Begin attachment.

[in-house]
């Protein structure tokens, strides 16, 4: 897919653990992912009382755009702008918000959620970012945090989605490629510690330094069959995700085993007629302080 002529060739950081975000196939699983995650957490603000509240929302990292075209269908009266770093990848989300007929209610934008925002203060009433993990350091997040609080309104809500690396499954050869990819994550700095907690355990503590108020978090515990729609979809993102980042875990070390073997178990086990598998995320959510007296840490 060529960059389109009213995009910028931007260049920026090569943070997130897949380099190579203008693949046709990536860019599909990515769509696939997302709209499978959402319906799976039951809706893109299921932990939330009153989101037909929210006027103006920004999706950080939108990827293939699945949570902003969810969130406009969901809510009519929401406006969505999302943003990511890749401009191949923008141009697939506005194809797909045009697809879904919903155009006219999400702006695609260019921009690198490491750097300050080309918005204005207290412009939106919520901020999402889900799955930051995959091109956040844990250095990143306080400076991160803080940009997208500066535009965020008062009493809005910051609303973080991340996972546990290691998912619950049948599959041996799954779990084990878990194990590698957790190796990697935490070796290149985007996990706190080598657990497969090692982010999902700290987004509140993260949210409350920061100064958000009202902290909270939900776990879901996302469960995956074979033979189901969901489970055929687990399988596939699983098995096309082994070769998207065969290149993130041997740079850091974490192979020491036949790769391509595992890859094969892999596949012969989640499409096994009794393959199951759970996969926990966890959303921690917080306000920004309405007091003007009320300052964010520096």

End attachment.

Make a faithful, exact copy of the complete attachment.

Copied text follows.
[in-house]
């Protein structure tokens, strides 16, 4: 897919653990992912009382755009702008918000959620970012945090989605490629510690330094069959995700085993007629302080 002529060739950081975000196939699983995650957490603000509240929302990292075209269908009266770093990848989300007929209610934008925002203060009433993990350091997040609080309104809500690396499954050869990819994550700095907690355990503590108020978090515990729609979809993102980042875990070390073997178990086990598998995320959510007296840490 060529960059389109009213995009910028931007260049920026090569943070997130897949380099190579203008693949046709990536860019599909990515769509696939997302709209499978959402319906799976039951809706893109299921932990939330009153989101037909929210006027103006920004999706950080939108990827293939699945949570902003969810969130406009969901809510009519929401406006969505999302943003990511890749401009191949923008141009697939506005194809797909045009697809879904919903155009006219999400702006695609260019921009690198490491750097300050080309918005204005207290412009939106919520901020999402889900799955930051995959091109956040844990250095990143306080400076991160803080940009997208500066535009965020008062009493809005910051609303973080991340996972546990290691998912619950049948599959041996799954779990084990878990194990590698957790190796990697935490070796290149985007996990706190080598657990497969090692982010999902700290987004509140993260949210409350920061100064958000009202902290909270939900776990879901996302469960995956074979033979189901969901489970055929687990399988596939699983098995096309082994070769998207065969290149993130041997740079850091974490192979020491036949790769391509595992890859094969892999596949012969989640499409096994009794393959199951759970996969926990966890959303921690917080306000920004309405007091003007009320300052964010520096």